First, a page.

Key People, Key Places

Discussion in 'General Parenting' started by whatamess, May 4, 2012.

  1. whatamess

    whatamess New Member

    It seems like there are a lot of resources to help children and families in situations like those found on this board. However, I have found a whole lot of disappointment upon actually receiving services. As in, these 'professionals' know very little about the problems they are supposed to be helping solve. I would like to know, on your journey, what individuals (their profession or connection to you) and what agencies or offices were key players in HELPING your child and family. What do you think made those people/agencies different?

    For us, I don't think we have had anyone who made us turn a corner for the positive, but those who helped most were-
    -an Early Childhood teacher, she looked at all my difficult child's problems as disability based instead of blaming him (or us), I think this is because she had two special needs children of her own
    -an Occupational Therapist (OT), she looked out for not only my difficult child's well-being, but the family's-she also had a child with disabilities
    -a teacher-looked at difficult child's behaviors as disability based instead of as 'naughty'- I think because this person usually worked with severely cognitively disabled children she approached difficult child with expectations that might have seemed low to some, but were really what he needed.
  2. TeDo

    TeDo Guest

    We had an awesome Occupational Therapist (OT) that really DID know all about Autism Spectrum Disorders (ASD), didn't just claim to. She worked WITH difficult child 1.

    That's it. No one else. You're right, it is EVERY sad.
  3. Liahona

    Liahona Guest

    We have an autism specialist that has been seeing difficult child 2 and difficult child 3 for years. She helped difficult child 1 get into the Residential Treatment Center (RTC) that his therapist said was great but almost impossible to get into. She is very positive and does not judge me on the state of my house.

    There is also a family facilitator (someone paid by the state to connect families with resources) that has had 10 kids most of them mentally ill that helps me a lot. Just talking to her helps.

    Our pediatrician was essential in recognizing that difficult child 2 had autism. He picked it up about 8 months old and spent the next year trying to get us to take difficult child 2 to the autism specialist. He has also ordered tests to make sure we aren't missing anything medical wise that would look like autism.

    The autism pre-school that difficult child 2 and difficult child 3 went to has been instrumental in getting difficult child 2 to function on a mild instead of sever level. And they taught us lots about how to deal with autism. It was the one place that we felt completely comfortable. It was o.k. and safe for our kids to be themselves.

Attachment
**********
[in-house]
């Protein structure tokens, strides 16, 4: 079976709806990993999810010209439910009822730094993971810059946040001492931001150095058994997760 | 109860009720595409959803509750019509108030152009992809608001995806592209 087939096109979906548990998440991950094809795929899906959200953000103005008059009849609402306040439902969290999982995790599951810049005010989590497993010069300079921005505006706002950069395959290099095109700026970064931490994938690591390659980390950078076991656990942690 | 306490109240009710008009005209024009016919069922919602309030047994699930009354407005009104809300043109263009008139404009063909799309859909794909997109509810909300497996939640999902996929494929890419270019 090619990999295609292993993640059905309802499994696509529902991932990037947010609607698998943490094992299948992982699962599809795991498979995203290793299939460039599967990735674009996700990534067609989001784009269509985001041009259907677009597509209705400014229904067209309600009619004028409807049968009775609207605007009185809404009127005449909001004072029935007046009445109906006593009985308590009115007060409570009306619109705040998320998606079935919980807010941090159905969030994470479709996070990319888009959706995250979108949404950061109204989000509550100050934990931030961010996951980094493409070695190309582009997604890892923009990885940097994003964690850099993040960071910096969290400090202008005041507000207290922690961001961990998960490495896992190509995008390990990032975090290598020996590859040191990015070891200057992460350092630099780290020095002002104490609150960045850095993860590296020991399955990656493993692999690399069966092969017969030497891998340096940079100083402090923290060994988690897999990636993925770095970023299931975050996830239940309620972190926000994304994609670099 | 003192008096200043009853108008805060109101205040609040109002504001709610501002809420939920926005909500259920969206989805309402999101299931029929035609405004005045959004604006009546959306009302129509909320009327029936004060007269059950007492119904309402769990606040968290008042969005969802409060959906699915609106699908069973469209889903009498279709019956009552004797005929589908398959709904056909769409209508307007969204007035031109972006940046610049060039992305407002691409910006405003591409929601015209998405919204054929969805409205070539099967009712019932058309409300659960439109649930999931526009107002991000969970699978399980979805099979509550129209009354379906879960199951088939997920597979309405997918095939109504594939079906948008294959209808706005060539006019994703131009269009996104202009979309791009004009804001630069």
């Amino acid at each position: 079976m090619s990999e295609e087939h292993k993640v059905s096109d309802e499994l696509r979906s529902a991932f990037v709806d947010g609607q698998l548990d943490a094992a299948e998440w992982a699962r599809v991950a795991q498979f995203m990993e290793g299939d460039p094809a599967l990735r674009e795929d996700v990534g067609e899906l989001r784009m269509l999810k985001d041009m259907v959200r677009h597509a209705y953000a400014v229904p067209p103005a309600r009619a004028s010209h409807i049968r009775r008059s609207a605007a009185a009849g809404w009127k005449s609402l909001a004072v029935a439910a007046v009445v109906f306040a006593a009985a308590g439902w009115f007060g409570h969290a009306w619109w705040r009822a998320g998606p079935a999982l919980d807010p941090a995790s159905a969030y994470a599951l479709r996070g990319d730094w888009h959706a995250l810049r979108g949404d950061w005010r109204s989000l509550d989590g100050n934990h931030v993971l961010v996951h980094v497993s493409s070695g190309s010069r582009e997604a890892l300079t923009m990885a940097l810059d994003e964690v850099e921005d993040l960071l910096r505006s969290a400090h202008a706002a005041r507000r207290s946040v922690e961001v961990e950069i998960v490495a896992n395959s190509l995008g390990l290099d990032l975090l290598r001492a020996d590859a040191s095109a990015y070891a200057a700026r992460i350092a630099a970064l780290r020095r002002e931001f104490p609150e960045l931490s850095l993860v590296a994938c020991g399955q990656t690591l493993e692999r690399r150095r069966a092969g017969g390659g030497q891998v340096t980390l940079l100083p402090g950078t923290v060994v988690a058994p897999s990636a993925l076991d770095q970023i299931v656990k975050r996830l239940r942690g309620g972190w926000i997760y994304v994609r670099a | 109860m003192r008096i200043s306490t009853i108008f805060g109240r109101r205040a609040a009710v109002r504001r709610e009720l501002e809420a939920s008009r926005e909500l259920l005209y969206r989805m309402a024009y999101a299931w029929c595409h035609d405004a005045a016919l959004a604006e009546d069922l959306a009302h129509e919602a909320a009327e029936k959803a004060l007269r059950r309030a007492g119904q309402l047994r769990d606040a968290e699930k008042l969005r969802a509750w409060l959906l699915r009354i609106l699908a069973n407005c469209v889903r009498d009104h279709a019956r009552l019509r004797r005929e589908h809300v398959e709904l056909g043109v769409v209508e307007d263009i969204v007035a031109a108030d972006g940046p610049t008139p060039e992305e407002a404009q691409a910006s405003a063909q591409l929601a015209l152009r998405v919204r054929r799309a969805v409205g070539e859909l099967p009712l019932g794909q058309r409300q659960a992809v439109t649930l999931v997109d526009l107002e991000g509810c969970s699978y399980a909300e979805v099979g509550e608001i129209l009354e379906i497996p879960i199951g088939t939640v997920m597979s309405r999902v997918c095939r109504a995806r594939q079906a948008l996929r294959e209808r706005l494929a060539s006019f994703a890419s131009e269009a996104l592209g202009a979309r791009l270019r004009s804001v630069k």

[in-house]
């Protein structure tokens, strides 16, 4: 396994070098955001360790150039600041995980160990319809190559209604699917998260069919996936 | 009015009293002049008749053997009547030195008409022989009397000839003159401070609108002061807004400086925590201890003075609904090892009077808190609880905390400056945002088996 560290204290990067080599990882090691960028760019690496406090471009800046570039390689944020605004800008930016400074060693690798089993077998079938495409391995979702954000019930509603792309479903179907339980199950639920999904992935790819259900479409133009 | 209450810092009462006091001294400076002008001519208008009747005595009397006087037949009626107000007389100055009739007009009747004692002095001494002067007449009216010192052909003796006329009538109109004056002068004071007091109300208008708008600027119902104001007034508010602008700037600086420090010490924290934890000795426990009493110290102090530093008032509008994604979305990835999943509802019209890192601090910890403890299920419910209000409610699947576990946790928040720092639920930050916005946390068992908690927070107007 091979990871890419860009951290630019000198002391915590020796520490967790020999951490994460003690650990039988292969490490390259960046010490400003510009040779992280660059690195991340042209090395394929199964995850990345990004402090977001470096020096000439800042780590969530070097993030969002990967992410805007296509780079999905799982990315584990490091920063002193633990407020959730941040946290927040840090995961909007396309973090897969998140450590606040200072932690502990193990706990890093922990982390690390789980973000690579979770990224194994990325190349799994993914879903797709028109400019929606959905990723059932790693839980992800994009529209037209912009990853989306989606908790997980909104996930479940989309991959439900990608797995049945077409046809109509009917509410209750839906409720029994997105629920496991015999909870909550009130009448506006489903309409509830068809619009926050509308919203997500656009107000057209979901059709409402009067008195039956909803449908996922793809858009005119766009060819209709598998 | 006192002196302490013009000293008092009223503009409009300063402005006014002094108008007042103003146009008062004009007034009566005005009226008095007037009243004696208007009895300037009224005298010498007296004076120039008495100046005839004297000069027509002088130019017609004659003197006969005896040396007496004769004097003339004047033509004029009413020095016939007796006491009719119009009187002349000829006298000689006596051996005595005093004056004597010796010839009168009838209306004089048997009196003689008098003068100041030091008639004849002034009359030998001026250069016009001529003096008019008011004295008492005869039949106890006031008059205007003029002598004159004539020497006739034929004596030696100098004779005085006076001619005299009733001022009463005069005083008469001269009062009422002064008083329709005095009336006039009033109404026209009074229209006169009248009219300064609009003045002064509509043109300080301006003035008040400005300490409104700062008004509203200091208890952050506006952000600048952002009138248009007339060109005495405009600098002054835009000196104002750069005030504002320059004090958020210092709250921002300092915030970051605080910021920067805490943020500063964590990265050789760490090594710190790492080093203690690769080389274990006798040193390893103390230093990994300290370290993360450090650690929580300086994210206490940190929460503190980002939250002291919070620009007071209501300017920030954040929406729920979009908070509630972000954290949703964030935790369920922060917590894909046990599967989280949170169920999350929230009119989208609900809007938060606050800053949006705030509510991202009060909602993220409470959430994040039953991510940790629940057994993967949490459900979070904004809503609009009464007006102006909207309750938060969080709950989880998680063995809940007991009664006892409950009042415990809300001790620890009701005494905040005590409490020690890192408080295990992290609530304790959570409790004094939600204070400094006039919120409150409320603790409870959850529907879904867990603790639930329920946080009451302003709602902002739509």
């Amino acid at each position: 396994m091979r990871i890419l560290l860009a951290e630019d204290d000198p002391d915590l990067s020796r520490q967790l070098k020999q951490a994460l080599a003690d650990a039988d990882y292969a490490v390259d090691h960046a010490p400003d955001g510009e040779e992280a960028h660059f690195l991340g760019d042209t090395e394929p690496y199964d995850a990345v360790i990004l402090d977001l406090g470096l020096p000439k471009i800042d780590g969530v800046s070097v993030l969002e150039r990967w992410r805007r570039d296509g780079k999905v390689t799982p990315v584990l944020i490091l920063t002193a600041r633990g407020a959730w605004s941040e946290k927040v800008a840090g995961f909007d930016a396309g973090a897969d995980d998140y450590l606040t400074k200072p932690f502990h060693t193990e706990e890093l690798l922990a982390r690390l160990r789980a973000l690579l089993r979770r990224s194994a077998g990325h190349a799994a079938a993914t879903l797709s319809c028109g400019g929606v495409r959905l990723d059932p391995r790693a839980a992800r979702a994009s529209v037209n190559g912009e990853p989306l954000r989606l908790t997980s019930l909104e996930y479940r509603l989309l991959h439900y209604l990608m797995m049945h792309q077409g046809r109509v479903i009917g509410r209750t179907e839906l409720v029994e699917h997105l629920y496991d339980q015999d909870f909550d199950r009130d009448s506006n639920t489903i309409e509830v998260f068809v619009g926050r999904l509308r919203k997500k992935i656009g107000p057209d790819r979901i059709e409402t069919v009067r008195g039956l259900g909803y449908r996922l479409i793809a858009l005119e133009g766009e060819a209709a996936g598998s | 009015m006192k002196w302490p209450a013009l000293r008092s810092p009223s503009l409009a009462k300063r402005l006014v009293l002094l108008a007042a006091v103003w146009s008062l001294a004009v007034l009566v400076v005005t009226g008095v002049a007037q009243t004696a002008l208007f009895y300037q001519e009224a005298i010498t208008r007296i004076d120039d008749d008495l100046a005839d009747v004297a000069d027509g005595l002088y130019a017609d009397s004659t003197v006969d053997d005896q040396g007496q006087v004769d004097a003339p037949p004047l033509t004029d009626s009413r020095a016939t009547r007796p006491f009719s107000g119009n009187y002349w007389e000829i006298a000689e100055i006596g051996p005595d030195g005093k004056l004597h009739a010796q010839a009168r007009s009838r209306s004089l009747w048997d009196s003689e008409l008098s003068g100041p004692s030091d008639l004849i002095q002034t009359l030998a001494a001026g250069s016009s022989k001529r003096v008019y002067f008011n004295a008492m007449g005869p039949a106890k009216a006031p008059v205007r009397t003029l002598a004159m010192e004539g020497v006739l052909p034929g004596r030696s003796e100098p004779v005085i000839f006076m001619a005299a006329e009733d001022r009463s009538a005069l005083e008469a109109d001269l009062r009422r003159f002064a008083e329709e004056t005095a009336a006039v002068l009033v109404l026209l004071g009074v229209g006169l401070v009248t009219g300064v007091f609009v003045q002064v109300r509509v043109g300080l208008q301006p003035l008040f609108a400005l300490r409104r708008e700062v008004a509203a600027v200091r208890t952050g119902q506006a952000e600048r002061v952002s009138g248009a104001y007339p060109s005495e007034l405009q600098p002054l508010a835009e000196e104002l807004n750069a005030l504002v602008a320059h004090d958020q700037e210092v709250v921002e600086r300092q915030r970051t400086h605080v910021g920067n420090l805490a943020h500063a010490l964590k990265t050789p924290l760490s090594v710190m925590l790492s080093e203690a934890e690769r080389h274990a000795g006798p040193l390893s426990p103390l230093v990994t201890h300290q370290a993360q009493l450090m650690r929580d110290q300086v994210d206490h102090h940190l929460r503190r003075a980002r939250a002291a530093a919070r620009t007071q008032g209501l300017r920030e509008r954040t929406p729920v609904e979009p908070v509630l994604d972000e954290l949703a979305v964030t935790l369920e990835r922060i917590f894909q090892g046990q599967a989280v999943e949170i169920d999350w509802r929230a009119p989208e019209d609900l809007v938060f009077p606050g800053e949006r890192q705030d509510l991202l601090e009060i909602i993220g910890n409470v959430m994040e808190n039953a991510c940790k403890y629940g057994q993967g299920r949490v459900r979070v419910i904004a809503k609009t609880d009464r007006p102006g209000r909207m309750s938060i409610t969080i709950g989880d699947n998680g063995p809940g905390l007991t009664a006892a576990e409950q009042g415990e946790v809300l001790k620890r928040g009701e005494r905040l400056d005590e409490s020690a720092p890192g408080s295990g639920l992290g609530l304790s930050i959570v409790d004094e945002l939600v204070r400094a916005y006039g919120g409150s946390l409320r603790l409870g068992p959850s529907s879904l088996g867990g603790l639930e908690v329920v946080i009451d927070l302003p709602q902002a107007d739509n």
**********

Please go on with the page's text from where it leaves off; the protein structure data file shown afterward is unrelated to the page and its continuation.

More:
difficult child 1's school teacher from the Residential Treatment Center (RTC) helped greatly with it came time to discharge from the Residential Treatment Center (RTC). He talked to the school district about what works with difficult child 1.

    And the last one is a bit usual; our lawyer. He has an autistic kid himself and without him x would've destroyed our family life.
  4. DaisyFace

    DaisyFace Love me...Love me not

    You mean - aside from this board - right?

    The biggest difference-maker (individual) for us was the child-psychologist who actually did the testing for both my kids and wrote recommendations for their 504 and IEP plans.

    There have also been many people who have helped in some small way - a teacher who was so great about the IEP, a police officer who took an extra moment, a CPS agent who gave me some inside information - that sort of thing.

    Other than that - it has largely been the support of other families and the School of Hard Knocks.
  5. keista

    keista New Member

    I've been pondering this all morning, and I can't really think of anyone who REALLY helped.

    My advocate helps by being, not by doing. She shows up and the school staff just do what they are supposed to. The reason is because they know if they screw up or around advocate WILL take them to court. And since nothing about son's IEP is really all that exceptional, all I really need is the threat of her.

    Son did have a teacher in4th grade who was so enthusiastic to work with him. I thought wow, this will be a good year! NOT She was too enthusiastic. Instead of accommodating HIM, she just took all reasonable accommodations and applied them to EVERY situation to the point where she was really annoying son. LOL

    Oh, but we're talking good stuff. Ahhhhhhhhhhhhhhhhmmmmmmmmmmmmmmm OK< well there's the sped teacher in HS who is a pretty good mentor, as well as the computer teacher. They both really "get" son and work with him as much as possible. And I guess the VP should get an honorable mention here making life so easy with that whole science teacher fiasco.

    For DD1 there was her counselor in summer camp who happened to be a sped teacher at a different school. (hmmmmmmmmmmm wonder if she had picked up on the Autism Spectrum Disorders (ASD) back then - I was still on anxiety and mood disorder. We had a few "off the record" conversations, but nothing about the cause of her behaviors - just her actual behaviors.) Also this year's and last year's teachers.

    Thinking about it, I've gotten more help and support through and from the schools than the community. And my schools are far from perfect, but they are good.